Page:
Here at Trinity we have many rules in place that are totally subjective. In the rulebook it states that students are expected to refrain from “inappropriate speech.” It doesn’t say what speech is inappropriate, it doesn’t give a verse reference in the Bible that we can refer to. The rule makers just expect us to understand. This means that if a student was brought up being taught that the word “darn” is ok, but a teacher thinks that that specific word is wrong, the student may get demerits because the teacher was taught or believes something different. Another rule from the rulebook is “Any other offence that might injure the reputation of the school.” If I drive two miles an hour over the speed limit, I am disobeying the state law.  Since God does not have any one sin be more important or damning than another, this means that my speeding could be looked at the same as stealing a piece of gum, or robbing a bank. Seeing that God does not differentiate between sins by calling one more offensive than another, how can we start to decide where the line is for the seriousness of any offence? Technically then, my robbing a bank and speeding by two miles per hour both would injure school’s reputation.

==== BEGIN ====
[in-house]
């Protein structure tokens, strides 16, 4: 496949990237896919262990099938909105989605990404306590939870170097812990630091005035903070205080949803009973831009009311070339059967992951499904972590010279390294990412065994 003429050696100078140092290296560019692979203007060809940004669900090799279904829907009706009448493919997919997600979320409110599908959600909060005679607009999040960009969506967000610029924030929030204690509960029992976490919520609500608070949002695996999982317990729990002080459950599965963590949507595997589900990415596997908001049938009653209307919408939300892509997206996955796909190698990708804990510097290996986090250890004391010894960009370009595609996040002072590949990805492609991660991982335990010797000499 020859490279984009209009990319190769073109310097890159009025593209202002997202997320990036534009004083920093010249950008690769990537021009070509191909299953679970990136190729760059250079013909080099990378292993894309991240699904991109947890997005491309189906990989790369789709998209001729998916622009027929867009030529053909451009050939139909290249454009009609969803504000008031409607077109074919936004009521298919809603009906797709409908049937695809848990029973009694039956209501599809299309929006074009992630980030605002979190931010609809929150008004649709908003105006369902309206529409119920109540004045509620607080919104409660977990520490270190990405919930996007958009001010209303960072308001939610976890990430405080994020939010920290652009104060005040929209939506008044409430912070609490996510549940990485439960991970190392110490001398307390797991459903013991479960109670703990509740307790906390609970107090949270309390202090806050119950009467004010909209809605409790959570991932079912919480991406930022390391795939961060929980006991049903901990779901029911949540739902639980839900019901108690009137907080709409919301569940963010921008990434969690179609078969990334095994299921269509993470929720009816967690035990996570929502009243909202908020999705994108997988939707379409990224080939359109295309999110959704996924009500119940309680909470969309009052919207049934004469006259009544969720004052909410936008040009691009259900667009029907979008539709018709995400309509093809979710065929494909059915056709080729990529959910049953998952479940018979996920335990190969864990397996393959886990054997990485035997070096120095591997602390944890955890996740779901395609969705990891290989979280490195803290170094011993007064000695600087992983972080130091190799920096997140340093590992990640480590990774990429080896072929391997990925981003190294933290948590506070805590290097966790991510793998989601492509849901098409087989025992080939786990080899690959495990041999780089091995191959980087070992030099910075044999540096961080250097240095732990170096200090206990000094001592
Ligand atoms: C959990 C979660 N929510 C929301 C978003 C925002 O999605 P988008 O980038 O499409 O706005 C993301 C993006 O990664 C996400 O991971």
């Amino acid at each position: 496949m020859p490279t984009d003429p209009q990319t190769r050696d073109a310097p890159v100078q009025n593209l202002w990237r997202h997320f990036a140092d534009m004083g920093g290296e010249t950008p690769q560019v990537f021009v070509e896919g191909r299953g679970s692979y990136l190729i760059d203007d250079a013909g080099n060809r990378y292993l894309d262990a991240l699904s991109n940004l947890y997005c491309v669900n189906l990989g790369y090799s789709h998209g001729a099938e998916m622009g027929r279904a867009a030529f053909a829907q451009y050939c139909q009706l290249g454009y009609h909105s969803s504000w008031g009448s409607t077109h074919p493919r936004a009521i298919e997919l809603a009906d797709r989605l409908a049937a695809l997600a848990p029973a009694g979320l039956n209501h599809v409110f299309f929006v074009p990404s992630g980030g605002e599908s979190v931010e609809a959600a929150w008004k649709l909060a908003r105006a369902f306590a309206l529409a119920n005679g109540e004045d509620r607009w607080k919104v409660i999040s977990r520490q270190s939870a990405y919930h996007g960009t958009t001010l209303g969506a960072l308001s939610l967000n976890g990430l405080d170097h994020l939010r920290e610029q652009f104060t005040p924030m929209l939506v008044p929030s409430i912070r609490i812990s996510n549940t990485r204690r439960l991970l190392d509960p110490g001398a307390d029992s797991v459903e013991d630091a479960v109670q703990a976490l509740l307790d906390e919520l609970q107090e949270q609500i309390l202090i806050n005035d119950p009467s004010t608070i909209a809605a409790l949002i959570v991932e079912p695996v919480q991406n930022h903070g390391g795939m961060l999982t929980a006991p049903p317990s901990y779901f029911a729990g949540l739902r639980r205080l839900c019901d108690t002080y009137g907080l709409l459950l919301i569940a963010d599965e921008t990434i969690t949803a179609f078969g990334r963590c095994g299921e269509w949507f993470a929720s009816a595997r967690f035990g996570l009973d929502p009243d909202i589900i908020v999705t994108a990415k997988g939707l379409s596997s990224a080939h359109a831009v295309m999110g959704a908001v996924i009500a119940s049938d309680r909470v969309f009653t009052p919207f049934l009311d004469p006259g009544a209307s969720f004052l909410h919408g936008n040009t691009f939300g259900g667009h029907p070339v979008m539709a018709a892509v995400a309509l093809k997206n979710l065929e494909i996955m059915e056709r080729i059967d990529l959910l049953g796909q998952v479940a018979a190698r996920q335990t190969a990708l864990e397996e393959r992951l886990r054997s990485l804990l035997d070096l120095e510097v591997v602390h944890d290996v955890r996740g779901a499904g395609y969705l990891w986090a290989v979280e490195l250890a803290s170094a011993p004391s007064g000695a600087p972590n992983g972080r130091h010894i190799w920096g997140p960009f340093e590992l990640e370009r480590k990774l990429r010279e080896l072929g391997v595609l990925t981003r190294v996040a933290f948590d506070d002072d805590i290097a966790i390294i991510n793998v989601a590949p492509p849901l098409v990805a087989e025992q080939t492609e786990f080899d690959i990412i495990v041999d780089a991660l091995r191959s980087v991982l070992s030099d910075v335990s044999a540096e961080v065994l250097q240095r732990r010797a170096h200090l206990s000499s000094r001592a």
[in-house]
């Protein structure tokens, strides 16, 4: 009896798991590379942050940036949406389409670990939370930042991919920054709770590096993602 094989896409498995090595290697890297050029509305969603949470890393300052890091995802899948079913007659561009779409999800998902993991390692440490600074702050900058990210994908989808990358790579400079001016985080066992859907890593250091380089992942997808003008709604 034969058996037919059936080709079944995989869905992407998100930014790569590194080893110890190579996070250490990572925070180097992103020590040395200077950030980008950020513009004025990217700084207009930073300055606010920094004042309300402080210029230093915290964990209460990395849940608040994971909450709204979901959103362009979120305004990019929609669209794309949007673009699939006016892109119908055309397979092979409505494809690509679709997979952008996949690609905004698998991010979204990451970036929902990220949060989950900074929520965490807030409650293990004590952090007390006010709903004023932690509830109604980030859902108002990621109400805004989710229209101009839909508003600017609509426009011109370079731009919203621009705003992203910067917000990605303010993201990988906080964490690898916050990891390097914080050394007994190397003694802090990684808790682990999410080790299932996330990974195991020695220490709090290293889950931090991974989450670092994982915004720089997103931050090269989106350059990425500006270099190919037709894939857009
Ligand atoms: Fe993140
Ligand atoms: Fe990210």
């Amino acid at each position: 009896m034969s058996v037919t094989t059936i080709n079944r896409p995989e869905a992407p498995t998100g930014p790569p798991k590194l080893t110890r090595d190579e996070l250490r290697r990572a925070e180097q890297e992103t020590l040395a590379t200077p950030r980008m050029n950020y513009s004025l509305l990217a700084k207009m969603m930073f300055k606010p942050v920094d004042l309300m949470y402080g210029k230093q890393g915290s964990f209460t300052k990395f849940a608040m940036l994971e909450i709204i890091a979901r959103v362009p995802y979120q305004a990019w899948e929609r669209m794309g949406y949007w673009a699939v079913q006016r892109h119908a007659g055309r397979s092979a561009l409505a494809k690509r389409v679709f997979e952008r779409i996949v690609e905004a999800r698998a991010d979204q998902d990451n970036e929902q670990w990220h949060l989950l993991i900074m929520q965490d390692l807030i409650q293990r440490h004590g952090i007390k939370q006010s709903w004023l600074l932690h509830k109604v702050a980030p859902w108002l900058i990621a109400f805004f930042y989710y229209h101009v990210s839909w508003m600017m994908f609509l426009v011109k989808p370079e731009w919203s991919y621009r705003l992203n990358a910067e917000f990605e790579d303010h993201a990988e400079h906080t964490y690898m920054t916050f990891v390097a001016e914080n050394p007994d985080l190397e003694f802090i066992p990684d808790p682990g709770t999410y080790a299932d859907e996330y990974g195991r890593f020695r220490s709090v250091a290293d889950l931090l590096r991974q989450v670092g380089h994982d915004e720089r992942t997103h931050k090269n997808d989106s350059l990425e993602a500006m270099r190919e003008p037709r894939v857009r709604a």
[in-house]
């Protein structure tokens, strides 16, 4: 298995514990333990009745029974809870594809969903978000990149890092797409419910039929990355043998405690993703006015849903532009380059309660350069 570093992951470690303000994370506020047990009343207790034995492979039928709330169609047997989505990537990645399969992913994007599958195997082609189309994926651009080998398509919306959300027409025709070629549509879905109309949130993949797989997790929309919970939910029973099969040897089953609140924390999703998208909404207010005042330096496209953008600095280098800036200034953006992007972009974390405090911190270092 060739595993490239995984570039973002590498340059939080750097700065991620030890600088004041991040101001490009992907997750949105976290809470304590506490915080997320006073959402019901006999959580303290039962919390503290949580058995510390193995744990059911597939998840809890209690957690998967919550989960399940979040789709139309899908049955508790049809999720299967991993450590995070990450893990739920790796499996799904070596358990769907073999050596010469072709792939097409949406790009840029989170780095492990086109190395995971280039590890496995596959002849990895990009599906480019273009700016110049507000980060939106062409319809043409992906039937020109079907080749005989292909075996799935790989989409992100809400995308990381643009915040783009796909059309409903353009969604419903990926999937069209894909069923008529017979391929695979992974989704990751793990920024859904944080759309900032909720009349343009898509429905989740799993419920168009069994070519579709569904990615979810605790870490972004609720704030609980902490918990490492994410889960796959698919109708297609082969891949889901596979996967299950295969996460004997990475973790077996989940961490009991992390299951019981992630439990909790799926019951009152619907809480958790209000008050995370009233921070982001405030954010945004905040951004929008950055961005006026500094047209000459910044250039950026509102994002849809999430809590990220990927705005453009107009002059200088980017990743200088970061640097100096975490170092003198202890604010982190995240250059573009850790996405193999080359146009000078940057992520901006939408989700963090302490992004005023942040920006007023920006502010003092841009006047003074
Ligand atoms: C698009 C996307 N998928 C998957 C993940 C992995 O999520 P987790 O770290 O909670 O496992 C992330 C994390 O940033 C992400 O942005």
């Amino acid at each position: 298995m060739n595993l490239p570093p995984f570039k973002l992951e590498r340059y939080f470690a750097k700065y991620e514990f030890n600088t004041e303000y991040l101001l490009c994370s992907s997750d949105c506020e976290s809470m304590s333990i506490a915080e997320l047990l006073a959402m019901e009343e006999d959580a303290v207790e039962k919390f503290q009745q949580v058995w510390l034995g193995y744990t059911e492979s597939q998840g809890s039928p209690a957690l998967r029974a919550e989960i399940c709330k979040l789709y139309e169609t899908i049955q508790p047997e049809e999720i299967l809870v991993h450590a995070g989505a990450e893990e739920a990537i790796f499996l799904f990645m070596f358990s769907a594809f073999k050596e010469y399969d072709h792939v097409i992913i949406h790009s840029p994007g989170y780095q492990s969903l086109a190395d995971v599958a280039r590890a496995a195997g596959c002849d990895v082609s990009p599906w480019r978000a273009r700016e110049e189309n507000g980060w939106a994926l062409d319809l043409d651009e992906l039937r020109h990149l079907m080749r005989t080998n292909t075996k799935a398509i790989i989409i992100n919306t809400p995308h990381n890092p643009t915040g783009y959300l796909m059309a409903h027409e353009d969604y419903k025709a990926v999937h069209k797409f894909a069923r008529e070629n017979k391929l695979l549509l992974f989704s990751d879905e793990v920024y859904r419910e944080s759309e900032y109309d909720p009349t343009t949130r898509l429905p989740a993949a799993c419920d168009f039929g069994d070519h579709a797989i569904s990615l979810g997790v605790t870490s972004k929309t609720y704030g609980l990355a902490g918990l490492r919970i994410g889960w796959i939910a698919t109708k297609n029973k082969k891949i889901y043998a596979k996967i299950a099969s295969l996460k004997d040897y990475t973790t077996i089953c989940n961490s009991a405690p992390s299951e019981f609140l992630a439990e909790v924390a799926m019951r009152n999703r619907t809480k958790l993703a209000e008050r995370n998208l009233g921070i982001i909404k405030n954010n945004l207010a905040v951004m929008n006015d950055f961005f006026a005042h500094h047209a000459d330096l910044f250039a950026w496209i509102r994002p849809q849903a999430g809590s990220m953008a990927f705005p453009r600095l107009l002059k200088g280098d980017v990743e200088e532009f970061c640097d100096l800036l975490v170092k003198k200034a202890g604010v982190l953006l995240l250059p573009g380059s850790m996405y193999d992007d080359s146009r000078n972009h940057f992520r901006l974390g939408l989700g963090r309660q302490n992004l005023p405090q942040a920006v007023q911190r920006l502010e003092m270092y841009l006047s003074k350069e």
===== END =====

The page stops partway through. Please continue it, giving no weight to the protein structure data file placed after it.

Another undefined and baseless rule in the rulebook is the issuing of demerits for “inappropriate literature.” Once again we have a dilemma where one thing may be completely harmless for one to read or while for another, it may be sinful, for whatever reason. Who is to say besides God what is acceptable and appropriate for an entire body of students, all who have had different experiences in their lives and probably would disagree on what is sinful for them to read. A similar example is demerits for “unacceptable music.” The only thing the rulebook has to say about music is “…music must agree with the principle of God’s Word and the leading of the Holy Spirit.” The Bible really only says in a roundabout way that music should honor Him. Somehow drums became associated with sinful music and therefore were outlawed. Drums have become a symbol of worldly music and sinners. However, we are commanded to “Praise him upon the loud cymbals; Praise him upon the high sounding cymbals.” (Psalm 150:5) About “the leading of the Holy Spirit,” the Holy Spirit leads different people in very different directions. If He didn’t, we all would be lead to be missionaries or pastors. Again, who are we to act as God and tell a body of students that only specific music is allowed, when they may have been led by the Holy Spirit to believe that some other kind of music is ok and not sinful?